Construction of the Temple of Hadrian probably began in 139 AD, the year of the emperor’s deification. Consecrated six years later, the building had eight columns on the shorter sides and fifteen on the longer. The cell was decorated with a series of pillars with carvings representing the provinces of the empire: the surviving examples are now in the Capitoline Museums.
Eleven columns are still visible on the right side of the temple: their preservation is due to the reuse of the temple in the course of the centuries. Sixteenth-century drawings already show the columns incorporated into a sort of castle with numerous small windows.
Originally the 11 remaining columns belonged to the Hadrian’s Temple right side. In the Middle Ages, the extreme metal shortage led the Romans to exploit remains from the ancient days of affluence, and the Temple of Hadrian became one such target. The visible holes in the columns are the result of medieval ravaging; the plunderers removed the iron clasps, which held together various marble sections.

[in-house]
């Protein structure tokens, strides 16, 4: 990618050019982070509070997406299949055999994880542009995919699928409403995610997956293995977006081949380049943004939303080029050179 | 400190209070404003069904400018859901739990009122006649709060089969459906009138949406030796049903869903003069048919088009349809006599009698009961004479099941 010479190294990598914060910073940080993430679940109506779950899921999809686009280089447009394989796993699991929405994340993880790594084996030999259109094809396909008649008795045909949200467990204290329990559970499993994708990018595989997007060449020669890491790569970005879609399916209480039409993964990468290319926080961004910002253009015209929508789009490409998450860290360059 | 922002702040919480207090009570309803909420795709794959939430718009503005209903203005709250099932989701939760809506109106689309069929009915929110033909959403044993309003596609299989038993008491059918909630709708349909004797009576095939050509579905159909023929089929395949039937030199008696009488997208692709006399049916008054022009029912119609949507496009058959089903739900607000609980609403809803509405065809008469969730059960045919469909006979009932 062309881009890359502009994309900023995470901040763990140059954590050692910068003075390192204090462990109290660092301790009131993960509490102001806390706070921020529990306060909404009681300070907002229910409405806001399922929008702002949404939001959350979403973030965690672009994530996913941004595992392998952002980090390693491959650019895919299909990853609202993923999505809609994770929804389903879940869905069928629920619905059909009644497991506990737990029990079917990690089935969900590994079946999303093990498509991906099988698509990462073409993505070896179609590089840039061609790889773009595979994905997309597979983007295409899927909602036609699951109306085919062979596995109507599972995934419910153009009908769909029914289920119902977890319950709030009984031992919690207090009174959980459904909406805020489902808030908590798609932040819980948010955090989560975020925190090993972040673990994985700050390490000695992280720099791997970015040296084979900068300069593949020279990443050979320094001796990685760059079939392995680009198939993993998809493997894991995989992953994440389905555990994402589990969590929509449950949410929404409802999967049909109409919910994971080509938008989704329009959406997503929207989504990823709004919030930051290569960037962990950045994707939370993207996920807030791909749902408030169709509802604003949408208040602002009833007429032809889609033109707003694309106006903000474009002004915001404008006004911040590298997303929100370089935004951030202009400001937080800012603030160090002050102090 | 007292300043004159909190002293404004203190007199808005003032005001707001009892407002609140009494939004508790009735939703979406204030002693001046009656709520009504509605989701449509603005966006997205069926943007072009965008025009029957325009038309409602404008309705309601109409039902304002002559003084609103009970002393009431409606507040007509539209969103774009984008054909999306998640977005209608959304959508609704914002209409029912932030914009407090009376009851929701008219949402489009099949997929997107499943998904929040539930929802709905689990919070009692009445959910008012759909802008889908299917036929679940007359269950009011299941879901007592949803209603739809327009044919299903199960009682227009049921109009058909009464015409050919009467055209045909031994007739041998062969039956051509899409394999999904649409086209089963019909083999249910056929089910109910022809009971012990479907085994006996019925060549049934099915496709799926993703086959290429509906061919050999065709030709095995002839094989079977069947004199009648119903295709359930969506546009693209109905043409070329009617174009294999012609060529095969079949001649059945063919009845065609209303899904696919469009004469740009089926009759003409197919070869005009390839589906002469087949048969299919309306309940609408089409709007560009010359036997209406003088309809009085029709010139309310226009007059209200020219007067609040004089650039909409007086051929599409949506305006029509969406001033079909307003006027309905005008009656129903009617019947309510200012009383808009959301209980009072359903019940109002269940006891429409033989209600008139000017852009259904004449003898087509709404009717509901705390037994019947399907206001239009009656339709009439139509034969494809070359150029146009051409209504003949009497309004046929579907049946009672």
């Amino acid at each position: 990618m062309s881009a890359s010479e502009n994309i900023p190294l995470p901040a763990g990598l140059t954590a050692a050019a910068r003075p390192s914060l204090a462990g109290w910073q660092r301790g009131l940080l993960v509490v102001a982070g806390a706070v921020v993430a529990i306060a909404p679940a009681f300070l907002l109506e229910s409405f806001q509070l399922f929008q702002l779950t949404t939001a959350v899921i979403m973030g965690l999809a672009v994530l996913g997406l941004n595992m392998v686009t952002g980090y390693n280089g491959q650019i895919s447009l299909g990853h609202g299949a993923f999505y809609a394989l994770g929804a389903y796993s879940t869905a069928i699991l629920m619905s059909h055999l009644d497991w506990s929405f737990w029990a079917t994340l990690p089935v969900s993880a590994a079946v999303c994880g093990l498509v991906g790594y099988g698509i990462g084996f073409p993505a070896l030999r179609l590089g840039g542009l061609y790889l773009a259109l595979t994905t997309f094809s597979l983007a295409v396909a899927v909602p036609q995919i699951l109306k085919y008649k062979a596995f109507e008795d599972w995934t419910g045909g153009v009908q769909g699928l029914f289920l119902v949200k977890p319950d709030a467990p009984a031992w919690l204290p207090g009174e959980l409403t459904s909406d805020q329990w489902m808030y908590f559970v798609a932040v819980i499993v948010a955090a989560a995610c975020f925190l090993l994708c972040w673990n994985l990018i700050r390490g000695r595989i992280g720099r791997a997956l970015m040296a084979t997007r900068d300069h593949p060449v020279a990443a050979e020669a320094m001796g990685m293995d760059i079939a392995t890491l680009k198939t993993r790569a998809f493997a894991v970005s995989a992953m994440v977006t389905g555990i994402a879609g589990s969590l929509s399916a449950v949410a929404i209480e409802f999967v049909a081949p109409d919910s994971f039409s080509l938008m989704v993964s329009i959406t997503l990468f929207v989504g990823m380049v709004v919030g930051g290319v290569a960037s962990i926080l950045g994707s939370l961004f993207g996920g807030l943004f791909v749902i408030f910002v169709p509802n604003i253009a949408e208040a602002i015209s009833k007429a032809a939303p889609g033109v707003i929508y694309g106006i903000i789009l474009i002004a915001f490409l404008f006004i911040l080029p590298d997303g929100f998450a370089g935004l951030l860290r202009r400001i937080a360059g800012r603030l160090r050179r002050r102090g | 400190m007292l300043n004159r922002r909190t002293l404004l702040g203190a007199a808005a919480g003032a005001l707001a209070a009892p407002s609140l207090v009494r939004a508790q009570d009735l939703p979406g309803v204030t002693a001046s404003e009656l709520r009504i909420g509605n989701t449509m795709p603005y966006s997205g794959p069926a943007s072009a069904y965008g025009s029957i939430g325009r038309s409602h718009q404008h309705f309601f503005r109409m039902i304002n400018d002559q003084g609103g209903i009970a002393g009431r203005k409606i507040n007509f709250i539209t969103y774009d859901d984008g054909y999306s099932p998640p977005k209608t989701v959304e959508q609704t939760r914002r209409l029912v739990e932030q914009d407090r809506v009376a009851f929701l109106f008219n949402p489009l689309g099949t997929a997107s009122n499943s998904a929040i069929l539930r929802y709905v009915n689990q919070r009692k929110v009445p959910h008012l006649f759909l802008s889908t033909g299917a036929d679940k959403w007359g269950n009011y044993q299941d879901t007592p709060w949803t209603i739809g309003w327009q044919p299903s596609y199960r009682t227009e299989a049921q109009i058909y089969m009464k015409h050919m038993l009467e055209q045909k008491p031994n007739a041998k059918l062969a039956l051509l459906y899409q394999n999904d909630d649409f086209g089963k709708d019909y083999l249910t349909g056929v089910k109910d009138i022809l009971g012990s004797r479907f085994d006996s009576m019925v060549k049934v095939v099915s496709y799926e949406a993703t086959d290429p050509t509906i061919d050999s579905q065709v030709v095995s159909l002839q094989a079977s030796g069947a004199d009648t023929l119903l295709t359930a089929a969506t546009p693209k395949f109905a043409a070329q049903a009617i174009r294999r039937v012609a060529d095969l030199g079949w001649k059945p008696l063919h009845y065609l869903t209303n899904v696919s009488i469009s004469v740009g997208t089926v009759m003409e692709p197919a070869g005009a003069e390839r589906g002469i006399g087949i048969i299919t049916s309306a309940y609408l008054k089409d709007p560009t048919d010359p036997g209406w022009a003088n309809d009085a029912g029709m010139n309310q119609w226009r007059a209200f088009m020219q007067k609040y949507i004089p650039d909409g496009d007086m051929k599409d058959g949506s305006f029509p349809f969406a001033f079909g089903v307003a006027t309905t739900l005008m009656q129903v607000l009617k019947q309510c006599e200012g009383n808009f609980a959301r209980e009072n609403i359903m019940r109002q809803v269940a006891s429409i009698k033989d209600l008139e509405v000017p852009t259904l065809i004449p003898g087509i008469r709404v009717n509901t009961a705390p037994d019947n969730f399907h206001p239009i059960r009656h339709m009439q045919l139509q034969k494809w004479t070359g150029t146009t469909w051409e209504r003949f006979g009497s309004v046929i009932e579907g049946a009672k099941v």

The fundamental transformation dates from 1695, when the architect Francesco Fontana designed the Dogana di Terra (Customs House): he incorporated the surviving temple structures in the harmonious facade of his three-storey building, set with large windows. Later again, in 1879, the building became the Borsa Valori (Rome Stock Exchange). Clearly risible inside are the remains of the cell of the temple with its coffered barrel-vaulting. The building is now used for exhibitions.
Colosseum to Temple of Hadrian:
Hadrian Temple set in the center of Rome, 1,8 km from (22 min walk) from Colosseum.